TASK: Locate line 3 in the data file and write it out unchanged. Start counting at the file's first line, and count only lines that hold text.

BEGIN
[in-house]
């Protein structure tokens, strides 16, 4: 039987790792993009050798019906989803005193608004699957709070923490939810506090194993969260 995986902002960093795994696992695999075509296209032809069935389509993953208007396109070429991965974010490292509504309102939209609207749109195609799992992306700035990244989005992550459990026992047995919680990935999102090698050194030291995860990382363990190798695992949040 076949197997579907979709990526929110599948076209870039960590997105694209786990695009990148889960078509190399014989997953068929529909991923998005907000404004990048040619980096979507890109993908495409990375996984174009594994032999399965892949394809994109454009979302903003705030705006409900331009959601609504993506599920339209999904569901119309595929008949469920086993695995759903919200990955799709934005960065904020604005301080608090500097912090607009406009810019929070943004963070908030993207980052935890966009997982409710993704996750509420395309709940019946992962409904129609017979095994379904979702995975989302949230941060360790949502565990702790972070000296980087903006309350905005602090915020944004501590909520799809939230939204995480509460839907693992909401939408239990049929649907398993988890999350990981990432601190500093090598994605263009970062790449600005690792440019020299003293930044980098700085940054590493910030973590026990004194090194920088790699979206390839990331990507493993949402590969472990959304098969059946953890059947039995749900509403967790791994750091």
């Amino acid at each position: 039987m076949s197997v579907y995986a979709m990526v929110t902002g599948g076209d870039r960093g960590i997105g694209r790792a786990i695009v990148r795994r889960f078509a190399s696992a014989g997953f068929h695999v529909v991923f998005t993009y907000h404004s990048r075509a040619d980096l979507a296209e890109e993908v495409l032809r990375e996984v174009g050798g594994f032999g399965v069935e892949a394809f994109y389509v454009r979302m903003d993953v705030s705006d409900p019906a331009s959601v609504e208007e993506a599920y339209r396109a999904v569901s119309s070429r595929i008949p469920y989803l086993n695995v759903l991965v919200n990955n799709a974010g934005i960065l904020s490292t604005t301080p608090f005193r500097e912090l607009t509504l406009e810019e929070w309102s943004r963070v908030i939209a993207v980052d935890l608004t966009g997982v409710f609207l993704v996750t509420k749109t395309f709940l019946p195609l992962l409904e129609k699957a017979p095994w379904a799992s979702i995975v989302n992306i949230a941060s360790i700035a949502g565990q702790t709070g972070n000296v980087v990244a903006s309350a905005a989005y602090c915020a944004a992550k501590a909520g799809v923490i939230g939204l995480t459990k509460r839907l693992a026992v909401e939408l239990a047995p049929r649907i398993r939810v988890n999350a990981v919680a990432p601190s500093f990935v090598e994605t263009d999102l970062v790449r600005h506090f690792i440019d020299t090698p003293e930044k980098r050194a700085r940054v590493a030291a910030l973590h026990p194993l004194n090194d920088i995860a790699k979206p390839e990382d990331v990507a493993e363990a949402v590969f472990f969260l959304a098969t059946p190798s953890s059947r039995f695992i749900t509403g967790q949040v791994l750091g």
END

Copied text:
């Amino acid at each position: 039987m076949s197997v579907y995986a979709m990526v929110t902002g599948g076209d870039r960093g960590i997105g694209r790792a786990i695009v990148r795994r889960f078509a190399s696992a014989g997953f068929h695999v529909v991923f998005t993009y907000h404004s990048r075509a040619d980096l979507a296209e890109e993908v495409l032809r990375e996984v174009g050798g594994f032999g399965v069935e892949a394809f994109y389509v454009r979302m903003d993953v705030s705006d409900p019906a331009s959601v609504e208007e993506a599920y339209r396109a999904v569901s119309s070429r595929i008949p469920y989803l086993n695995v759903l991965v919200n990955n799709a974010g934005i960065l904020s490292t604005t301080p608090f005193r500097e912090l607009t509504l406009e810019e929070w309102s943004r963070v908030i939209a993207v980052d935890l608004t966009g997982v409710f609207l993704v996750t509420k749109t395309f709940l019946p195609l992962l409904e129609k699957a017979p095994w379904a799992s979702i995975v989302n992306i949230a941060s360790i700035a949502g565990q702790t709070g972070n000296v980087v990244a903006s309350a905005a989005y602090c915020a944004a992550k501590a909520g799809v923490i939230g939204l995480t459990k509460r839907l693992a026992v909401e939408l239990a047995p049929r649907i398993r939810v988890n999350a990981v919680a990432p601190s500093f990935v090598e994605t263009d999102l970062v790449r600005h506090f690792i440019d020299t090698p003293e930044k980098r050194a700085r940054v590493a030291a910030l973590h026990p194993l004194n090194d920088i995860a790699k979206p390839e990382d990331v990507a493993e363990a949402v590969f472990f969260l959304a098969t059946p190798s953890s059947r039995f695992i749900t509403g967790q949040v791994l750091g």